I have a confession to make: I was dragged into social media over 5 years ago when our children were teenagers; now I am a bit of a social media junkie.
I love that it allows you to quickly check in with people you know, the way you get a overview of what’s going on in the world (with the option to delve deeper) and above all, the real connections that are available.
My first goal of social media was staying in touch with my then-teenager through Facebook when he stopped checking his hotmail email. It was a classic case of beat ’em or join ’em. I joined. That got me looking at a fan page for my art business, and I had no sooner I set up a Facebook fan page, than my young and hip niece set me up on Twitter. It was the wedge in the door that blew everything wide open…to this art blog, a YouTube Channel, an online e-commerce Etsy store and Instagram profile.
Although a lot of people are on more social media sites than I am (I’ve yet to join Pinterest, and I’ve only dipped my toe into Google+ and LinkedIn) I am what you’d call an active social media engager. (I hear there is help for this, LOL.)
But here is the cool thing: it’s brought me so many gifts beyond my business that I can’t imagine my life without it. Cases in point:
Facebook: the gift that gives back
I give away a gift every time my Facebook fan page hits a “hundreds” milestone. At 100 likes, the gift put me in touch with a lovely local art lover, Joan Gregory, who has become a friend, cohort, and an inspiring connection. Joan oozes creativity.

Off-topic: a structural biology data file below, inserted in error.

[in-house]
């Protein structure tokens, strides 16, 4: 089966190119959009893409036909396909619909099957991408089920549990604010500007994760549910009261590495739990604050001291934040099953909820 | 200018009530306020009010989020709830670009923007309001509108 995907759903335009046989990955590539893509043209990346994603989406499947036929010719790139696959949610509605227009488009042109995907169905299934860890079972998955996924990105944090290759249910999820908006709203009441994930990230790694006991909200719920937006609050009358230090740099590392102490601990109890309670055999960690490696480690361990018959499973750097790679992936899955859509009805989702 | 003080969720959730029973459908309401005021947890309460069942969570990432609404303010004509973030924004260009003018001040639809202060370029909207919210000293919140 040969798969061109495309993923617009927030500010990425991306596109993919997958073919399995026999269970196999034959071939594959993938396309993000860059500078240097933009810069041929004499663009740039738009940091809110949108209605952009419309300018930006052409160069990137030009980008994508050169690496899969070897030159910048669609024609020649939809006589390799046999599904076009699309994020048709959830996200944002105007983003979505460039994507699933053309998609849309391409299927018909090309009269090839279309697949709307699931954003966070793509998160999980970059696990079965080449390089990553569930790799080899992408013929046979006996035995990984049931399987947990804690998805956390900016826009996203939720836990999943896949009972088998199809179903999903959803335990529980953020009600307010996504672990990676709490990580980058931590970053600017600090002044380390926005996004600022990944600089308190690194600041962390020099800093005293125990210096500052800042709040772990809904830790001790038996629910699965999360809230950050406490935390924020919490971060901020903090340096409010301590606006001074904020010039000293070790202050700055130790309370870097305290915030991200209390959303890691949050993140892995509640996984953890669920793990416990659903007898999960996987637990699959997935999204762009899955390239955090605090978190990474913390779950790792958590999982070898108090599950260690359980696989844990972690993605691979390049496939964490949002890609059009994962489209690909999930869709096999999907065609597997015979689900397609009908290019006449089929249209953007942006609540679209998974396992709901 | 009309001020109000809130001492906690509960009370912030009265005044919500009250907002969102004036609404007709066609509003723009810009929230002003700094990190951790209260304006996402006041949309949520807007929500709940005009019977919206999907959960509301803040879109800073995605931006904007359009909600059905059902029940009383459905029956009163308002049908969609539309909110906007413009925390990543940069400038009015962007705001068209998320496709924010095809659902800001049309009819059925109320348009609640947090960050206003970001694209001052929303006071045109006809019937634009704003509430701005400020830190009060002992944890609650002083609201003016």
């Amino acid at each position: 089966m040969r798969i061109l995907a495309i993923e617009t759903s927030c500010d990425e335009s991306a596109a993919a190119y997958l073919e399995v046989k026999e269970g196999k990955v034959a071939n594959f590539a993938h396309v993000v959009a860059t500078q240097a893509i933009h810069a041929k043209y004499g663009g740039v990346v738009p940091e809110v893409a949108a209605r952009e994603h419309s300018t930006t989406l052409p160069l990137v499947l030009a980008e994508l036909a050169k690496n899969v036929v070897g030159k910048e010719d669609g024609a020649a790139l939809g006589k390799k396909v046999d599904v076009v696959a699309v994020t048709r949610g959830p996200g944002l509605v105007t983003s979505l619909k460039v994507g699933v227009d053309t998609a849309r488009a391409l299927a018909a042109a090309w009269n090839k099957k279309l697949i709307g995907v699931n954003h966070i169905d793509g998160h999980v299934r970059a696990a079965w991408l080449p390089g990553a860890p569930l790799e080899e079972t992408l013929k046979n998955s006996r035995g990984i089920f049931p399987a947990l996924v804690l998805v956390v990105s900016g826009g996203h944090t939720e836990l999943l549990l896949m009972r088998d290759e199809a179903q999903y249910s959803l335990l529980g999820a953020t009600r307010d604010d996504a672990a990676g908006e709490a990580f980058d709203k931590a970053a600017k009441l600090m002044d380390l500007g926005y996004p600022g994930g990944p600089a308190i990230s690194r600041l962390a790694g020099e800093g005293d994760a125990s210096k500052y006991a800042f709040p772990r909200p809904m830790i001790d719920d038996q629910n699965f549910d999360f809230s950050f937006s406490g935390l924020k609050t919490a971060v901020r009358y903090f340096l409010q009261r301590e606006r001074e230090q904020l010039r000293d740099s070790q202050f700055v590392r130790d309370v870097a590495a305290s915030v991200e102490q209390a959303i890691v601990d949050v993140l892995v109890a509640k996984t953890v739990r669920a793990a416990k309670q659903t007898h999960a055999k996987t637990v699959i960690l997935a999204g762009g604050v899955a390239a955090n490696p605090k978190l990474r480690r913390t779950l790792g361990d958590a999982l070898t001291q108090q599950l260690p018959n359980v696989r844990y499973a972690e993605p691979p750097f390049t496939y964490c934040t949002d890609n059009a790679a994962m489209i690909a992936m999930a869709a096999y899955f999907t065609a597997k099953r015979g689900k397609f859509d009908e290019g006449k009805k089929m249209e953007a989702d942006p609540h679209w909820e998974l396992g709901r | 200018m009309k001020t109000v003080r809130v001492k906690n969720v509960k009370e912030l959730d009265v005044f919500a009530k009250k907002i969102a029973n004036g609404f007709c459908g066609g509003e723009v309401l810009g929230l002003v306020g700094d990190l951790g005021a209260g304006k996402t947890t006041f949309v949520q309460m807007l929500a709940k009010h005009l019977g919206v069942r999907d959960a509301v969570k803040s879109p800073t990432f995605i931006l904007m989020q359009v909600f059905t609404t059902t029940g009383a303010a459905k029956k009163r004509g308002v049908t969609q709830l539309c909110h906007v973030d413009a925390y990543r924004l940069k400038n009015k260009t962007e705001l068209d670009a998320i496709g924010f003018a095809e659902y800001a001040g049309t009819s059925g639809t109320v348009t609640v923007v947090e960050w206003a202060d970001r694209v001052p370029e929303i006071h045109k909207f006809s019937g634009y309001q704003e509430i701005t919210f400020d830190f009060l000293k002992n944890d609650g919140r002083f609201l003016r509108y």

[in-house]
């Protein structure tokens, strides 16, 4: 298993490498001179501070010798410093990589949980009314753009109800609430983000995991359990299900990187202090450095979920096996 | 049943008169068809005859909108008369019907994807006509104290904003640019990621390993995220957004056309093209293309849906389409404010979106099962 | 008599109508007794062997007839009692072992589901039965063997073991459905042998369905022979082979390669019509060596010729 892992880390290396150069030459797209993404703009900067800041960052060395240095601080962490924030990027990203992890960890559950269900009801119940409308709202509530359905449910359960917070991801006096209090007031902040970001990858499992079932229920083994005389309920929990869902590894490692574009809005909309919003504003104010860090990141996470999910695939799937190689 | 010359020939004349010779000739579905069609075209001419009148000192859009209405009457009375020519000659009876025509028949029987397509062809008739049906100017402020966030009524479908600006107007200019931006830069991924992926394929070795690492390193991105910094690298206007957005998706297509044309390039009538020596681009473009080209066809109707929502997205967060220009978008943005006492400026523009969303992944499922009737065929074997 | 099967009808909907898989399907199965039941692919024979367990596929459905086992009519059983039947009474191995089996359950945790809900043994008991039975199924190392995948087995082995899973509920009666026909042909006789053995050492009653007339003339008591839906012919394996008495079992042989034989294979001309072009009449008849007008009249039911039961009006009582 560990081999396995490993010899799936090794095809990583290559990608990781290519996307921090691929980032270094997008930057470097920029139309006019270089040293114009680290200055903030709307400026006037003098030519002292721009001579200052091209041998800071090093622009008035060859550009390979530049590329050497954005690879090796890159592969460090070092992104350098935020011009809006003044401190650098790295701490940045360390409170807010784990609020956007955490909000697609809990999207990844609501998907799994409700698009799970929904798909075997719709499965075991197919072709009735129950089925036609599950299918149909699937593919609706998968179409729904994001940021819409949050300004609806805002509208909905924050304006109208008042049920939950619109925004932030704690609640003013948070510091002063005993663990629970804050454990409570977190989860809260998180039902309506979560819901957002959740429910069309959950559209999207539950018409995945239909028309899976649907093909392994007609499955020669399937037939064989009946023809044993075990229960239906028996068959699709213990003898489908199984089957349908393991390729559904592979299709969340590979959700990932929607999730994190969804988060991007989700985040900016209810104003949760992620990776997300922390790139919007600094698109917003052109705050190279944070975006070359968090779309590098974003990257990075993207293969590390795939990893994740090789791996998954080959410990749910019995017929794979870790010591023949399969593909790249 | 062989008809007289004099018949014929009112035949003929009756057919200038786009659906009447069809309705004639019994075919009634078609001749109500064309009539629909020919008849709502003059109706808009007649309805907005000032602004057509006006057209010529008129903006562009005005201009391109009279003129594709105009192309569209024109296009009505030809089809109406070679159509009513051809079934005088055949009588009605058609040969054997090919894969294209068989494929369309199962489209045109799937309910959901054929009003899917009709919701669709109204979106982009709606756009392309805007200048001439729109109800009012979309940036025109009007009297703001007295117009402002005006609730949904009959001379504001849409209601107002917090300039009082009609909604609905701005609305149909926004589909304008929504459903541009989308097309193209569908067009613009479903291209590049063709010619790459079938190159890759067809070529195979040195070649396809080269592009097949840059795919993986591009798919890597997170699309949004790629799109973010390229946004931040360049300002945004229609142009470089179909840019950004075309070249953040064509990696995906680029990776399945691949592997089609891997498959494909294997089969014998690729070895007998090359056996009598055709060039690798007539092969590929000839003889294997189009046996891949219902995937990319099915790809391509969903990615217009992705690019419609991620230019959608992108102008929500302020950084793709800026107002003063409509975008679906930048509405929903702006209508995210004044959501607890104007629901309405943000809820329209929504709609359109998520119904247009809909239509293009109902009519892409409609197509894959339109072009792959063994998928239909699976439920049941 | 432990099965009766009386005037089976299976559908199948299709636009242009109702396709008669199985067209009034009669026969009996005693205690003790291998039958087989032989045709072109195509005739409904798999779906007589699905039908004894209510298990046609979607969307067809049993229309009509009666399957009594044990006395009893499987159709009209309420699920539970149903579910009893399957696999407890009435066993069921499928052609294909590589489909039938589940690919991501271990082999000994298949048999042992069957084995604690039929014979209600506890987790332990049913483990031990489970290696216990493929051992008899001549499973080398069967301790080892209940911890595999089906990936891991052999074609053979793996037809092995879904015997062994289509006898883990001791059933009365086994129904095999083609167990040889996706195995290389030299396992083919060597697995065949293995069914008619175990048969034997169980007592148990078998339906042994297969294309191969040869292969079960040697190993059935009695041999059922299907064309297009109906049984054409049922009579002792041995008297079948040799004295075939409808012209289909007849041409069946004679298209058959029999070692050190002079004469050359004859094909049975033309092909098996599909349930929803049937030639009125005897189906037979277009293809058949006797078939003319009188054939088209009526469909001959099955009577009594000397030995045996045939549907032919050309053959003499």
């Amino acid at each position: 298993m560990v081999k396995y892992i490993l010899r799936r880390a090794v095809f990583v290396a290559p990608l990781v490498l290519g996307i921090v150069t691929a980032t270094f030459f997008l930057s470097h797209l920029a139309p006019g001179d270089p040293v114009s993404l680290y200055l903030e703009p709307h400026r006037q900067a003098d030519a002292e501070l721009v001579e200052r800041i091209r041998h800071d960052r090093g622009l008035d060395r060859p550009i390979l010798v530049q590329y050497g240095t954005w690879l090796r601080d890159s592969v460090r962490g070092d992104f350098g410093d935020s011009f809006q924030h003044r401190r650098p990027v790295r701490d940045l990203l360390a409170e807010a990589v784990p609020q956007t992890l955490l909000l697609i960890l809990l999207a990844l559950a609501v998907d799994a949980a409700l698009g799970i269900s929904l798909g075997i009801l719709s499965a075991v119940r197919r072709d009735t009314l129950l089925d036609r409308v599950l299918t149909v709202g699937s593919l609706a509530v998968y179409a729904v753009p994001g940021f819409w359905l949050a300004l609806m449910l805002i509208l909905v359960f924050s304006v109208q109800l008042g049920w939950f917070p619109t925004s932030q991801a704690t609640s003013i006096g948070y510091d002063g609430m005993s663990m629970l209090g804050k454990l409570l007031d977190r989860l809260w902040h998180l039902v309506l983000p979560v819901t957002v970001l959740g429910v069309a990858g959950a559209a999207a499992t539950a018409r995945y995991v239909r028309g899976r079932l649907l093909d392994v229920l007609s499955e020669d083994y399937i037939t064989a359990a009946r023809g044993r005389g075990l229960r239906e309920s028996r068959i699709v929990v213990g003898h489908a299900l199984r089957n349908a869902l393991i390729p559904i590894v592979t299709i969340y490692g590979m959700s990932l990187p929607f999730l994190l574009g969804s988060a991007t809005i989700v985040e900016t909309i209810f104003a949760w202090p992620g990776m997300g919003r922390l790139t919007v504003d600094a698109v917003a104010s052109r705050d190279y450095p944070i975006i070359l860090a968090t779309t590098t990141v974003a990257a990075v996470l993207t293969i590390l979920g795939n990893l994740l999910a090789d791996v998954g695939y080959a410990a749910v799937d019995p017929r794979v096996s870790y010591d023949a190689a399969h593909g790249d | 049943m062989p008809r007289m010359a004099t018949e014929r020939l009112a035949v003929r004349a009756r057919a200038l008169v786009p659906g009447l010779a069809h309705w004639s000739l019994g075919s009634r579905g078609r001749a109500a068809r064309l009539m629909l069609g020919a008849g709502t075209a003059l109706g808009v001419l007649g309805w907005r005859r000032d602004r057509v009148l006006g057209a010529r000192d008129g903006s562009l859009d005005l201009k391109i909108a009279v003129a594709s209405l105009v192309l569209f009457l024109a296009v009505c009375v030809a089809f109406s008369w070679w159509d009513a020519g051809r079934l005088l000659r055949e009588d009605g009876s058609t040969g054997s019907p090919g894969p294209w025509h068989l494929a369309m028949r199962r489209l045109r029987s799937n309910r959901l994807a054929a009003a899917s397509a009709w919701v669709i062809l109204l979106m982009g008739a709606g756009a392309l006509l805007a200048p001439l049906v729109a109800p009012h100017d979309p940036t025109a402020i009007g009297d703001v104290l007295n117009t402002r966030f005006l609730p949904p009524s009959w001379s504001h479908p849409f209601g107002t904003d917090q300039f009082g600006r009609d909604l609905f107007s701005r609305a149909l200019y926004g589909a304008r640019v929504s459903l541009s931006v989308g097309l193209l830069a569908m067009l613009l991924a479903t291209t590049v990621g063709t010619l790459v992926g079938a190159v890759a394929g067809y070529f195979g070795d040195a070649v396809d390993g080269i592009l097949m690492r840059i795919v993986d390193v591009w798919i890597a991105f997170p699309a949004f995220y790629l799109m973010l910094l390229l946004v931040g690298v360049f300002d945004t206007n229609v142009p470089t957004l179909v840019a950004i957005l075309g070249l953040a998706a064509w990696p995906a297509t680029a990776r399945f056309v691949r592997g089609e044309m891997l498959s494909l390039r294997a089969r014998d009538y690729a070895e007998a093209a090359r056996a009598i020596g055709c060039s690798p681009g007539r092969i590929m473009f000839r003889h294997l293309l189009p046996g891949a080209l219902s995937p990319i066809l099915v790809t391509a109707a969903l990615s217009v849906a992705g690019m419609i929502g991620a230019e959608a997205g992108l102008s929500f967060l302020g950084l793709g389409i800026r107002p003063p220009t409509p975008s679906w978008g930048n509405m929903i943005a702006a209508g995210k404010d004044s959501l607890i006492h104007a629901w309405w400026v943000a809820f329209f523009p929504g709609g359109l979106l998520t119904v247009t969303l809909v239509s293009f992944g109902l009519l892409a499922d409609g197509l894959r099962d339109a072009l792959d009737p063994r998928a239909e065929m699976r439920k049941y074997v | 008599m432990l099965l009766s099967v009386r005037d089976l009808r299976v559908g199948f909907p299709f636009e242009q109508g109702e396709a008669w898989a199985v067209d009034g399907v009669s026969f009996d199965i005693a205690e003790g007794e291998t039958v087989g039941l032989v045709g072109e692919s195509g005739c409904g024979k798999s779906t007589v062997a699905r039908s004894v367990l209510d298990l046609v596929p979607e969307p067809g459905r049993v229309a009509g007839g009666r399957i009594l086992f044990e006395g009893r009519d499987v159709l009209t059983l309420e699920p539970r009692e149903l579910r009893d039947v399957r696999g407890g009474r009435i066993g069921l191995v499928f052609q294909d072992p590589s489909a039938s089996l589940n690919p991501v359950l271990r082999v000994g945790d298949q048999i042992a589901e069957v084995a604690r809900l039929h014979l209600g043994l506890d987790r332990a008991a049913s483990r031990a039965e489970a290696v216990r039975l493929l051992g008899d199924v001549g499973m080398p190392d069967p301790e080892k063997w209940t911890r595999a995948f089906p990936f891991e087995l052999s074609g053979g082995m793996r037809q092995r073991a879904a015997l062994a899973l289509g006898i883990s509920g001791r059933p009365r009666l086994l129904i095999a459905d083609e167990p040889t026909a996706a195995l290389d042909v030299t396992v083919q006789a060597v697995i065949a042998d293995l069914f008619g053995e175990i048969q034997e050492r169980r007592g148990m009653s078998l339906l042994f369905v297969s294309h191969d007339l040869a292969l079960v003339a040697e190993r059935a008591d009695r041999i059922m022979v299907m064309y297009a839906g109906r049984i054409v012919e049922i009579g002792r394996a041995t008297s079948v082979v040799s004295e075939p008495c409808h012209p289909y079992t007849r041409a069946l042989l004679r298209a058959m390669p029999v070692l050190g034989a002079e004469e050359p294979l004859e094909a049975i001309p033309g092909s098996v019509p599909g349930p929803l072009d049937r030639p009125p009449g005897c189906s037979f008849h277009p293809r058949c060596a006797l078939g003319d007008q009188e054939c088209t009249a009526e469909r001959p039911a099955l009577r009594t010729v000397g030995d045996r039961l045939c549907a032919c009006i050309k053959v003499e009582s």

Her beautiful collage cards are so inspiring, she’s taught journal-making courses, and we often have a get together over coffee or tea which inevitably leads to hours of laughing and deep conversations. (Soon I will be posting a blog of Joan’s cards.)
My 200th “like” on Facebook was Coco Berkman, owner of Stage Fort Press in Gloucester, Massachusetts. In sending Coco a gift of printmaking cards, she immediately (and secretly) sent me back a gift of one of her charming prints. I have just received another of her prints for Christmas this year from my husband. I love her playful artwork!
Tweets around the world
While looking to write a book review about “The Ghost Brush” by Katherine Govier about Japanese printmaker Hokusai and his daughter, I came across writer Janie Chang’s review of the same book. She had done an incredible review, so I thought: rather than rewrite one, maybe I could repost hers? A quick check in with her (she said yes!) and this innocent connection began a friendship that’s developed into following each other’s careers, to her purchasing my art, to me purchasing her first novel, to finally meeting in person at a coffee shop and gallery in Vancouver, BC.
Another Twitter connection is Helga van Leipsig who makes gorgeous handcrafted jewellery in The Netherlands. She has a fantastic blog on her website about her creative process, and she is also an accomplished photographer. Helga began a unique journey in July 2013 of creating space for an artist retreat at home.